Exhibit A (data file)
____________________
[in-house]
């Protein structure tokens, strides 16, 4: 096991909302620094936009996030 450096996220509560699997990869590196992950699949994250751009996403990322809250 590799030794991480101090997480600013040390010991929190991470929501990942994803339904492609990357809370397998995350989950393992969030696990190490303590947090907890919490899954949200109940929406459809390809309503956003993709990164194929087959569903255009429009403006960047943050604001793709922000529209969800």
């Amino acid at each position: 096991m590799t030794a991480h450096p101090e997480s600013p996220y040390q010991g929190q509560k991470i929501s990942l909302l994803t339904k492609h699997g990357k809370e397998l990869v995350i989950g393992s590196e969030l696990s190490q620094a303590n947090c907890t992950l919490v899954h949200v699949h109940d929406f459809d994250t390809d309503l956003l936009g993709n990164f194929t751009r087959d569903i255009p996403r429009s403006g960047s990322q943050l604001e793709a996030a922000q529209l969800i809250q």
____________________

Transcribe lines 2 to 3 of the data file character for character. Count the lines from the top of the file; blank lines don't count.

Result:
């Protein structure tokens, strides 16, 4: 096991909302620094936009996030 450096996220509560699997990869590196992950699949994250751009996403990322809250 590799030794991480101090997480600013040390010991929190991470929501990942994803339904492609990357809370397998995350989950393992969030696990190490303590947090907890919490899954949200109940929406459809390809309503956003993709990164194929087959569903255009429009403006960047943050604001793709922000529209969800």
């Amino acid at each position: 096991m590799t030794a991480h450096p101090e997480s600013p996220y040390q010991g929190q509560k991470i929501s990942l909302l994803t339904k492609h699997g990357k809370e397998l990869v995350i989950g393992s590196e969030l696990s190490q620094a303590n947090c907890t992950l919490v899954h949200v699949h109940d929406f459809d994250t390809d309503l956003l936009g993709n990164f194929t751009r087959d569903i255009p996403r429009s403006g960047s990322q943050l604001e793709a996030a922000q529209l969800i809250q």